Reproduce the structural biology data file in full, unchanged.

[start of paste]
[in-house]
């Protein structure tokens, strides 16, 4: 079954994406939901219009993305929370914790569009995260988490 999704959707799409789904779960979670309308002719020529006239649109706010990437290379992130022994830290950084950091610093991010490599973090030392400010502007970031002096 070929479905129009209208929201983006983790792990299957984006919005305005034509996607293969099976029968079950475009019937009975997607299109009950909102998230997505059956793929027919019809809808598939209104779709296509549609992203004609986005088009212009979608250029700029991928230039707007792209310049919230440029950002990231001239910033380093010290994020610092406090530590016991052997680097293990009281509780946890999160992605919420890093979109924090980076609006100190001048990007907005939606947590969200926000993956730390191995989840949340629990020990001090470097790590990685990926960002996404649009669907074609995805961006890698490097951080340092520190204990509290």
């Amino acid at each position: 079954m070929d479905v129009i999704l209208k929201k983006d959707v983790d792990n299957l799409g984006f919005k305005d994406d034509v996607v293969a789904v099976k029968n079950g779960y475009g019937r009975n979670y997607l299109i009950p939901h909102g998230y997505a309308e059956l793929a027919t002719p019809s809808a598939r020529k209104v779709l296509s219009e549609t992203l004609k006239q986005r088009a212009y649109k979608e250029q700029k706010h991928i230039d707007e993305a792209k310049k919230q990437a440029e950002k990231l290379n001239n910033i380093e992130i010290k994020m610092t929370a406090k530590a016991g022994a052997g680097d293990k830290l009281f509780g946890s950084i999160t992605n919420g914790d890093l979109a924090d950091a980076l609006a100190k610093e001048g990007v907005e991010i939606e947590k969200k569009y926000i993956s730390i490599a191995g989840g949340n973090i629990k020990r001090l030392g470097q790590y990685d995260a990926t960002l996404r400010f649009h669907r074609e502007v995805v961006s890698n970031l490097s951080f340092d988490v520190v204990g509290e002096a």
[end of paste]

[in-house]
């Protein structure tokens, strides 16, 4: 079954994406939901219009993305929370914790569009995260988490 999704959707799409789904779960979670309308002719020529006239649109706010990437290379992130022994830290950084950091610093991010490599973090030392400010502007970031002096 070929479905129009209208929201983006983790792990299957984006919005305005034509996607293969099976029968079950475009019937009975997607299109009950909102998230997505059956793929027919019809809808598939209104779709296509549609992203004609986005088009212009979608250029700029991928230039707007792209310049919230440029950002990231001239910033380093010290994020610092406090530590016991052997680097293990009281509780946890999160992605919420890093979109924090980076609006100190001048990007907005939606947590969200926000993956730390191995989840949340629990020990001090470097790590990685990926960002996404649009669907074609995805961006890698490097951080340092520190204990509290």
């Amino acid at each position: 079954m070929d479905v129009i999704l209208k929201k983006d959707v983790d792990n299957l799409g984006f919005k305005d994406d034509v996607v293969a789904v099976k029968n079950g779960y475009g019937r009975n979670y997607l299109i009950p939901h909102g998230y997505a309308e059956l793929a027919t002719p019809s809808a598939r020529k209104v779709l296509s219009e549609t992203l004609k006239q986005r088009a212009y649109k979608e250029q700029k706010h991928i230039d707007e993305a792209k310049k919230q990437a440029e950002k990231l290379n001239n910033i380093e992130i010290k994020m610092t929370a406090k530590a016991g022994a052997g680097d293990k830290l009281f509780g946890s950084i999160t992605n919420g914790d890093l979109a924090d950091a980076l609006a100190k610093e001048g990007v907005e991010i939606e947590k969200k569009y926000i993956s730390i490599a191995g989840g949340n973090i629990k020990r001090l030392g470097q790590y990685d995260a990926t960002l996404r400010f649009h669907r074609e502007v995805v961006s890698n970031l490097s951080f340092d988490v520190v204990g509290e002096a």